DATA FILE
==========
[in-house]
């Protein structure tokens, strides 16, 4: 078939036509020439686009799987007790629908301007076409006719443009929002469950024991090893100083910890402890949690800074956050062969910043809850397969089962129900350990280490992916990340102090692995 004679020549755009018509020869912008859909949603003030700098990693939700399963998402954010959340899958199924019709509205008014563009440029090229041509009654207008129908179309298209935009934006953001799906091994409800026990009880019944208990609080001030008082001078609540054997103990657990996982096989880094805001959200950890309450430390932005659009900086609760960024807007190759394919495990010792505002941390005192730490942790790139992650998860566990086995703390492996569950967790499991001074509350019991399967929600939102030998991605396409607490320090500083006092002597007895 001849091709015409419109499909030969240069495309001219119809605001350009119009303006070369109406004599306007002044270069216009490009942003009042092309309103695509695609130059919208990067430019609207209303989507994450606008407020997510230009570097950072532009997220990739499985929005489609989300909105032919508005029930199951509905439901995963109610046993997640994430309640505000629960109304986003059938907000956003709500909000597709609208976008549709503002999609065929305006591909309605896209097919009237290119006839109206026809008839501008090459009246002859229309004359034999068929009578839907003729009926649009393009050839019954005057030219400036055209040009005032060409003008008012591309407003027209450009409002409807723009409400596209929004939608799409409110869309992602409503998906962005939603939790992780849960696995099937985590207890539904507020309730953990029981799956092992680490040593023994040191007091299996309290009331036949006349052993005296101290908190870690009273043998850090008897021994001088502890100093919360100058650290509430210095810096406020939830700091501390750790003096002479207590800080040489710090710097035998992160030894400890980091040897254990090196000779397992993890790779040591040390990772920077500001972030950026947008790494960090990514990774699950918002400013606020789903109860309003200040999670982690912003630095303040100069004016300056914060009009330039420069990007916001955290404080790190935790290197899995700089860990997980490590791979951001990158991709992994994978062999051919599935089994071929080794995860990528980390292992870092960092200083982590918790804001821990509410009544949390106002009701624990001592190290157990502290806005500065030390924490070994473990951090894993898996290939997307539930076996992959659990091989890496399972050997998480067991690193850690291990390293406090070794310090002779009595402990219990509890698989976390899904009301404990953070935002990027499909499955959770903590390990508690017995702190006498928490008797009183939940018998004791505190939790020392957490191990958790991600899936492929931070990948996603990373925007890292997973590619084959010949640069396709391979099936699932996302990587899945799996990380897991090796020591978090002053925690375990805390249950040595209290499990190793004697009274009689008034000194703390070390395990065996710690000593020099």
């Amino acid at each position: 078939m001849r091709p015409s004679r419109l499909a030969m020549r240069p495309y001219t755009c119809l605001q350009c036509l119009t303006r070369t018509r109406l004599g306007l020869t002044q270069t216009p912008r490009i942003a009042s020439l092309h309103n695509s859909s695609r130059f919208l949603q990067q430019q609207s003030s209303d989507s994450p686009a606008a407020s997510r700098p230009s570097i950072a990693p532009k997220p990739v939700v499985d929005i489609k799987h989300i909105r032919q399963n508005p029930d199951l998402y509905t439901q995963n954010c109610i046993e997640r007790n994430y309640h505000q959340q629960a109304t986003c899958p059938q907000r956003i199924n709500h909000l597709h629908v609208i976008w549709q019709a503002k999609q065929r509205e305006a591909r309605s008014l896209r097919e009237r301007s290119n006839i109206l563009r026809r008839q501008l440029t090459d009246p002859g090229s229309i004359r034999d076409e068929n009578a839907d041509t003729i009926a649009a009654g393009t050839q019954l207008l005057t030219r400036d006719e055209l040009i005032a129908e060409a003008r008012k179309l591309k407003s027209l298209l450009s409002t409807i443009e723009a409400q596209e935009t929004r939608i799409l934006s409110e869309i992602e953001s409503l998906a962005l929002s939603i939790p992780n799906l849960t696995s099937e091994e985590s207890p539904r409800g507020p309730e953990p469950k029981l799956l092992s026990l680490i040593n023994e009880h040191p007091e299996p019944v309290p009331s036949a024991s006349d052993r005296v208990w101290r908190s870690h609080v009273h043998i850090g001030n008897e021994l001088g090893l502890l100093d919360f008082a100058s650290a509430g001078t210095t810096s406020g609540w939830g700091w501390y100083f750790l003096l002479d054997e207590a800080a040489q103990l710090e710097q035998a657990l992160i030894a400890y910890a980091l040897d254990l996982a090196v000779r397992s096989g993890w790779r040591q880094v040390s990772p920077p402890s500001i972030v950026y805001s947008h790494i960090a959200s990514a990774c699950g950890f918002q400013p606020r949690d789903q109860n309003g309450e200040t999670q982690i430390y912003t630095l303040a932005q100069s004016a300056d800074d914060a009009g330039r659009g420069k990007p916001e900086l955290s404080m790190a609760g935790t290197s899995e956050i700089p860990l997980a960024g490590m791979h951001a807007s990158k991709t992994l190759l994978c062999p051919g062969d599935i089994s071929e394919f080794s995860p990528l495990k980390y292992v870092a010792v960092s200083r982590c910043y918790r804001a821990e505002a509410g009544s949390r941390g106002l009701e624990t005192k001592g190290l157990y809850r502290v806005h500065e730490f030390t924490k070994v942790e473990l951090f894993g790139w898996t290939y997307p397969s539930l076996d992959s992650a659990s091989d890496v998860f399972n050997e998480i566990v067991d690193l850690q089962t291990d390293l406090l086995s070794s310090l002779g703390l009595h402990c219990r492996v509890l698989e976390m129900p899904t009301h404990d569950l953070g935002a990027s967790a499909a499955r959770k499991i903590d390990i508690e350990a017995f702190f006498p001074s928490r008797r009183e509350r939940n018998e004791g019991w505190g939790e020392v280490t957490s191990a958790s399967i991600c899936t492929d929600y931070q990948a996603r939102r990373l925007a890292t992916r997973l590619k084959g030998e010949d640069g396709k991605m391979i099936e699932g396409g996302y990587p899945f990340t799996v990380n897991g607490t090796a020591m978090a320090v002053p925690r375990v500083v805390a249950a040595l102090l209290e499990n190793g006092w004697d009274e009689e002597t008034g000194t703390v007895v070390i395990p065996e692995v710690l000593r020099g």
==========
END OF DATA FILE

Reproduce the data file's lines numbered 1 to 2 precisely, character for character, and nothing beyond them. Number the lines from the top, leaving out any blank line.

[in-house]
């Protein structure tokens, strides 16, 4: 078939036509020439686009799987007790629908301007076409006719443009929002469950024991090893100083910890402890949690800074956050062969910043809850397969089962129900350990280490992916990340102090692995 004679020549755009018509020869912008859909949603003030700098990693939700399963998402954010959340899958199924019709509205008014563009440029090229041509009654207008129908179309298209935009934006953001799906091994409800026990009880019944208990609080001030008082001078609540054997103990657990996982096989880094805001959200950890309450430390932005659009900086609760960024807007190759394919495990010792505002941390005192730490942790790139992650998860566990086995703390492996569950967790499991001074509350019991399967929600939102030998991605396409607490320090500083006092002597007895 001849091709015409419109499909030969240069495309001219119809605001350009119009303006070369109406004599306007002044270069216009490009942003009042092309309103695509695609130059919208990067430019609207209303989507994450606008407020997510230009570097950072532009997220990739499985929005489609989300909105032919508005029930199951509905439901995963109610046993997640994430309640505000629960109304986003059938907000956003709500909000597709609208976008549709503002999609065929305006591909309605896209097919009237290119006839109206026809008839501008090459009246002859229309004359034999068929009578839907003729009926649009393009050839019954005057030219400036055209040009005032060409003008008012591309407003027209450009409002409807723009409400596209929004939608799409409110869309992602409503998906962005939603939790992780849960696995099937985590207890539904507020309730953990029981799956092992680490040593023994040191007091299996309290009331036949006349052993005296101290908190870690009273043998850090008897021994001088502890100093919360100058650290509430210095810096406020939830700091501390750790003096002479207590800080040489710090710097035998992160030894400890980091040897254990090196000779397992993890790779040591040390990772920077500001972030950026947008790494960090990514990774699950918002400013606020789903109860309003200040999670982690912003630095303040100069004016300056914060009009330039420069990007916001955290404080790190935790290197899995700089860990997980490590791979951001990158991709992994994978062999051919599935089994071929080794995860990528980390292992870092960092200083982590918790804001821990509410009544949390106002009701624990001592190290157990502290806005500065030390924490070994473990951090894993898996290939997307539930076996992959659990091989890496399972050997998480067991690193850690291990390293406090070794310090002779009595402990219990509890698989976390899904009301404990953070935002990027499909499955959770903590390990508690017995702190006498928490008797009183939940018998004791505190939790020392957490191990958790991600899936492929931070990948996603990373925007890292997973590619084959010949640069396709391979099936699932996302990587899945799996990380897991090796020591978090002053925690375990805390249950040595209290499990190793004697009274009689008034000194703390070390395990065996710690000593020099």